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Telecoms liberalisation and sports rights: the benefits of competition law brought to light at the European Competition Day

European Commission - IP/02/296   22/02/2002

Other available languages: FR DE DA ES NL IT SV PT FI EL

IP/02/296

Brussels, 22 February 2002

Telecoms liberalisation and sports rights: the benefits of competition law brought to light at the European Competition Day

The liberalisation of the telecommunications sector and the application of competition rules to sports broadcasting rights are the two main topics on the agenda of the fifth "European Competition Day" which will take place in Madrid on February 26. The twice-yearly event is this time organised by the Spanish presidency of the European Union in co-operation with the European Commission. European Competition Commissioner Mario Monti, who will attend the meeting, will strive to demonstrate to consumers the benefits of competition in the telecoms sector by way of cheaper prices and greater innovation and choice. The participants to the meeting, which will be opened by Spanish Minister for Economic Affairs, Rodrigo Rato, will also discuss the application of the EU competition rules to the sports sector and in particular to broadcasting rights, an issue particularly important for football-loving Spain.

The telecommunications sector was fully liberalised in 1998 through a combination of regulation and enforcement of EU competition rules. The end of national monopolies resulted in cheaper prices for consumers especially for long-distance calls and in the explosion of mobile phones which are now an almost indispensable communications tool within the reach of most citizens. The mobile phone penetration rate in Spain, reached 62 % in 2000, compared to 48% in the previous year, one of the highest in the 15-nation Union.

The liberalisation of the sector and the advent of new technologies also brought about a wider choice of services to consumers such as Internet access, electronic commerce and tomorrow the so-called third-generation of mobile phones which will provide Internet services, video imaging and an array of other services.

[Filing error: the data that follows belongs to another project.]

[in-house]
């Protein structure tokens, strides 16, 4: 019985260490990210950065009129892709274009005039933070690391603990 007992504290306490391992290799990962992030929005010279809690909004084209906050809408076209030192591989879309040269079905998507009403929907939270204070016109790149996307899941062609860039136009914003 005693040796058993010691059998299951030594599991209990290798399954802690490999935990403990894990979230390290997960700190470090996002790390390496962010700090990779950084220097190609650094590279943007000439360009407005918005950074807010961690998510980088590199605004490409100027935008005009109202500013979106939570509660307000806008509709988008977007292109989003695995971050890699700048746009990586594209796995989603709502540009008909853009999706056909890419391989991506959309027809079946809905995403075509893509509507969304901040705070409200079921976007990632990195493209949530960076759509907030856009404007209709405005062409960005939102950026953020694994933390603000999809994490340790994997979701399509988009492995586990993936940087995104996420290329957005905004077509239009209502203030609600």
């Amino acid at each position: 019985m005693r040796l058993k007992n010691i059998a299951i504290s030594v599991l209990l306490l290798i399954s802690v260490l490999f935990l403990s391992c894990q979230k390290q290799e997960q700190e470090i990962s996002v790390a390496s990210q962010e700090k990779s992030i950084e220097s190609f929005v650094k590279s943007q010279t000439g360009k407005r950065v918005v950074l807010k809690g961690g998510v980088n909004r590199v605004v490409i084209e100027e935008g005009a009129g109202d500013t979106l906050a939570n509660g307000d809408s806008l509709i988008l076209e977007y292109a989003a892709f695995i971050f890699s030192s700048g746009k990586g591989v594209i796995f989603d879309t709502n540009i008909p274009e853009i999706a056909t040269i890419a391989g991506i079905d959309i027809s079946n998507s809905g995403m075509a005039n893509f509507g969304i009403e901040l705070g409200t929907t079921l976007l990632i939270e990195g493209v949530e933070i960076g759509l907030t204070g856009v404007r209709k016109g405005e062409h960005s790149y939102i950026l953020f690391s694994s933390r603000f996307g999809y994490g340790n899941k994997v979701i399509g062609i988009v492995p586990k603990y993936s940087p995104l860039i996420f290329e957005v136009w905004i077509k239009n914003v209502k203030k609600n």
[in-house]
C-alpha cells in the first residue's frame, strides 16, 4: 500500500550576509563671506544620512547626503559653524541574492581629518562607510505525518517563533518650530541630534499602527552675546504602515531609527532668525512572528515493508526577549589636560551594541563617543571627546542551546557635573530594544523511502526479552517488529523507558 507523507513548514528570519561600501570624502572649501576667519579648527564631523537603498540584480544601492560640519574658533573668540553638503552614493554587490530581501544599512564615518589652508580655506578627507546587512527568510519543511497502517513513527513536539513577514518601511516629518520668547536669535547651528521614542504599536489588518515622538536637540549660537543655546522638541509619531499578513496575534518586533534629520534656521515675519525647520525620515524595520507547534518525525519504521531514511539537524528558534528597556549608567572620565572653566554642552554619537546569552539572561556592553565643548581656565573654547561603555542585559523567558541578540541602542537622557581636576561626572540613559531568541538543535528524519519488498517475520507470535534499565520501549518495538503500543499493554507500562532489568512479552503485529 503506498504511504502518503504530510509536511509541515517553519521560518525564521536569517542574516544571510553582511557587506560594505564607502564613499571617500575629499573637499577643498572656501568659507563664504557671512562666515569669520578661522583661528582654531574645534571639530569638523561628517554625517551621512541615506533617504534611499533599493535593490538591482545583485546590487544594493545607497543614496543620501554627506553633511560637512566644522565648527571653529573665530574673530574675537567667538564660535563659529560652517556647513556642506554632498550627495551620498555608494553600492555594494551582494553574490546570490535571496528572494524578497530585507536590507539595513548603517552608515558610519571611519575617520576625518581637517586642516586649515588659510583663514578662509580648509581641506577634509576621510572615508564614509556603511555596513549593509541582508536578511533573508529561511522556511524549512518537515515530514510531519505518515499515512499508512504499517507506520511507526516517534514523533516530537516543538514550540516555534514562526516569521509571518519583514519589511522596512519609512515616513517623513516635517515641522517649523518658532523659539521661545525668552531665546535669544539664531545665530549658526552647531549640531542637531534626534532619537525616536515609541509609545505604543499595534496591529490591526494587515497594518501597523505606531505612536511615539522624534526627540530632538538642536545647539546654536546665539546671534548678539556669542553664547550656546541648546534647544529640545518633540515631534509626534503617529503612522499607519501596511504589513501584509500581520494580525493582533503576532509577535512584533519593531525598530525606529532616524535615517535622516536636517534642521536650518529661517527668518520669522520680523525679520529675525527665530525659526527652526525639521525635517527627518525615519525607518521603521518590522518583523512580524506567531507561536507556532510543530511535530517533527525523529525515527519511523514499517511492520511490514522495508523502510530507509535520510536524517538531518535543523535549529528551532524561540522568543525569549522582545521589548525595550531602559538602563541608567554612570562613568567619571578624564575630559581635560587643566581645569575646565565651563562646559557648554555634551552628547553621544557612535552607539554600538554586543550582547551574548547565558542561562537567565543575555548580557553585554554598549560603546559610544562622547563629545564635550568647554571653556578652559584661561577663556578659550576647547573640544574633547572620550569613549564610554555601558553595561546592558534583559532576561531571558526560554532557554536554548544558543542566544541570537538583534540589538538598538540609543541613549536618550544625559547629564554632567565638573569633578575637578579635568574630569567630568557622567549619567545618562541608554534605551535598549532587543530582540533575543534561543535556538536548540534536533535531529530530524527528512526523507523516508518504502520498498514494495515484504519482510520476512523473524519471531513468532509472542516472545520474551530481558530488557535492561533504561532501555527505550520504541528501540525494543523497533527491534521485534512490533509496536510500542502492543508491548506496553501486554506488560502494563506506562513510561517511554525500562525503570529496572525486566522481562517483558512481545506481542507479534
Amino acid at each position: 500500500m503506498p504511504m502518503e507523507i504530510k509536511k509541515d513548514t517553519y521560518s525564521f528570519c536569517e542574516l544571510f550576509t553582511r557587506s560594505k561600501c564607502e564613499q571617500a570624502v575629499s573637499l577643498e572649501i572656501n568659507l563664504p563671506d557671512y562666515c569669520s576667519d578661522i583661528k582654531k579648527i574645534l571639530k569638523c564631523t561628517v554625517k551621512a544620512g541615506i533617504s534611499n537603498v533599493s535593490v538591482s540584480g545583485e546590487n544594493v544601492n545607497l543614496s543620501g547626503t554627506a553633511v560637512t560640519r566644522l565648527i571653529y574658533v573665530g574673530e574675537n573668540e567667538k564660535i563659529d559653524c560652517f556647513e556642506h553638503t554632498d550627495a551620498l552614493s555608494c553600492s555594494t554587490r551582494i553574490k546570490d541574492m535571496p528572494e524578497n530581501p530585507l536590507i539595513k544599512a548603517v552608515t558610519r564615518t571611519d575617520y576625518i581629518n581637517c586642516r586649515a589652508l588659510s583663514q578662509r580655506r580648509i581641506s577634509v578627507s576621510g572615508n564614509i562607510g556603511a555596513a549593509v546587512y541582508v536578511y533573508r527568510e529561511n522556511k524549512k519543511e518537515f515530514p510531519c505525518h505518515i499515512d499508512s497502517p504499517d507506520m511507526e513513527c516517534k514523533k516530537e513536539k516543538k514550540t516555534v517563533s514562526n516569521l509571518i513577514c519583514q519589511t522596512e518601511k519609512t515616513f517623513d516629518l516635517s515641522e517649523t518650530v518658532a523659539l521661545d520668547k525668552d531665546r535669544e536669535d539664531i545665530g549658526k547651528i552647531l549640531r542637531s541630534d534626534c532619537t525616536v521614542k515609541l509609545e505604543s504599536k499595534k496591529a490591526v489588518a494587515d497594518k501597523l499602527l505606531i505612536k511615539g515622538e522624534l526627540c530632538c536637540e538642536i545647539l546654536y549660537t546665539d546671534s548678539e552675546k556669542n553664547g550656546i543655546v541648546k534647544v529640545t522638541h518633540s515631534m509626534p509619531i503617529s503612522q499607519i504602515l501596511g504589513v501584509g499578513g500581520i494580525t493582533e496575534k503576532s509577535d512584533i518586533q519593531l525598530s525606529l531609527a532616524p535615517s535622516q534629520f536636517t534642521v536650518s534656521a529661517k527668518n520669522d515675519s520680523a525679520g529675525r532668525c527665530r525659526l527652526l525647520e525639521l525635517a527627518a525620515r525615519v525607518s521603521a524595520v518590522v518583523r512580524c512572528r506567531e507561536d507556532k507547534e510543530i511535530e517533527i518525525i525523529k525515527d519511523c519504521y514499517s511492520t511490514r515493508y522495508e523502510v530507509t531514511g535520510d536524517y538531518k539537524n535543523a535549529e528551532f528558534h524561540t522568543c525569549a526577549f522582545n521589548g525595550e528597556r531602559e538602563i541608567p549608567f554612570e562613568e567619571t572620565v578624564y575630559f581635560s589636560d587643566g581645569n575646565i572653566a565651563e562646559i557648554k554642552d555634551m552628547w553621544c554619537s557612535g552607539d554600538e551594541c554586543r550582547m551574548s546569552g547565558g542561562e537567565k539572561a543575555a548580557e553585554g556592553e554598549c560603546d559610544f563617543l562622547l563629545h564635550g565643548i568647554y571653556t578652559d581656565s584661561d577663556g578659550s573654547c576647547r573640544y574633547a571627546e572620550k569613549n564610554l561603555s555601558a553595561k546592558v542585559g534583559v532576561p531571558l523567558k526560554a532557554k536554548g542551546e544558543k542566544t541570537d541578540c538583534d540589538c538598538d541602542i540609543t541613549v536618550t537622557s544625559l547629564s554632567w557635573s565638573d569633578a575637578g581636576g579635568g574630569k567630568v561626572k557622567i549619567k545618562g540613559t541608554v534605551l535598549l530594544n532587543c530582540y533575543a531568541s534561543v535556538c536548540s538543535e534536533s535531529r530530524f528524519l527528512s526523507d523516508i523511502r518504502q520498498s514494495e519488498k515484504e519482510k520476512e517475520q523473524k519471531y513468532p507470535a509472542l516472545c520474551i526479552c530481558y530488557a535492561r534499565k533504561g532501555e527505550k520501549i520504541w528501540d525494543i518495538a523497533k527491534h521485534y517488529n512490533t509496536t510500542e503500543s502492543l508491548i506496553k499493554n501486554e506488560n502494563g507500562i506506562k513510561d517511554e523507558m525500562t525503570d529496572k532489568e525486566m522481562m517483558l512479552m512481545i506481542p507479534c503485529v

The basis for a truly knowledge-based economy will not be complete, however, until there will be an open and non-discriminatory access to the last-mile of telephone cables into European residents' homes, the so-called unbundling of the local loop (ULL), which is now the focus of competition policy.

Local loop unbundling was mandated across Europe by a regulation of December 2000, but it has so far not produced the expected results. The high costs associated with unbundled access thwarts the business plans of new market players, which are also confronted with obstructive practices of the incumbents. The result is that some newcomers to the market have turned away from the residential market leaving the field again and only to the incumbent players.

The European Competition Day will be opened by Spanish Minister Rato and will see interventions by Mr Monti as well as by the Vice-President of the European Parliament's Committee on Economic and Monetary Affairs, José Manuel Garcia-Margallo, Spanish Director general of competition Luis Guindos and the head of Spain's consumer association Francisco Javier Angelina.

After the discussion on telecoms, a second panel will discuss the selling of broadcasting rights to football and other sports events. Sports rights have increased significantly over the years to become one of the most important sources of revenues for sports associations and especially football clubs. They are also of crucial importance for television channels, most notably pay-TV companies whose survival or success depends hugely on two key ingredients : films and popular sports events such as the UEFA Champions League, national football leagues, the World Soccer Cup or the Olympic Games.

The Commission has objected to the selling by UEFA on behalf of national clubs or football associations of the broadcasting rights to the final stages of the UEFA Champions League. According to the Commission's preliminary view expressed last summer, such behaviour amounts to a price fixing agreement and limits the broadcasting of football on TV since one broadcaster usually gets it all. This can restrict competition between broadcasters and consumer choice. UEFA is currently discussing with the Commission ways to address these concerns.

Closer to a Spanish audience, the Commission has also taken steps to ensure that Telefonica and Sogecable, Spain's leading digital TV platforms, do not monopolise the rights to the Spanish Premier League by means of their joint venture, Audiovisual Sport. This intervention, which is not over yet, has led to greater competition and lower TV subscription fees for the consumer.

The European Competition Day was first held in June 2000 in Lisbon. It is organised twice a year under the rotating presidency of the Union.

The full programme of the two-day event can be consulted on the Internet:

http://ec.europa.eu/competition/misc/european_competition_day/#madrid

as well as on the Spanish presidency website

http://www.ue2002.es > Calendar > February 26.


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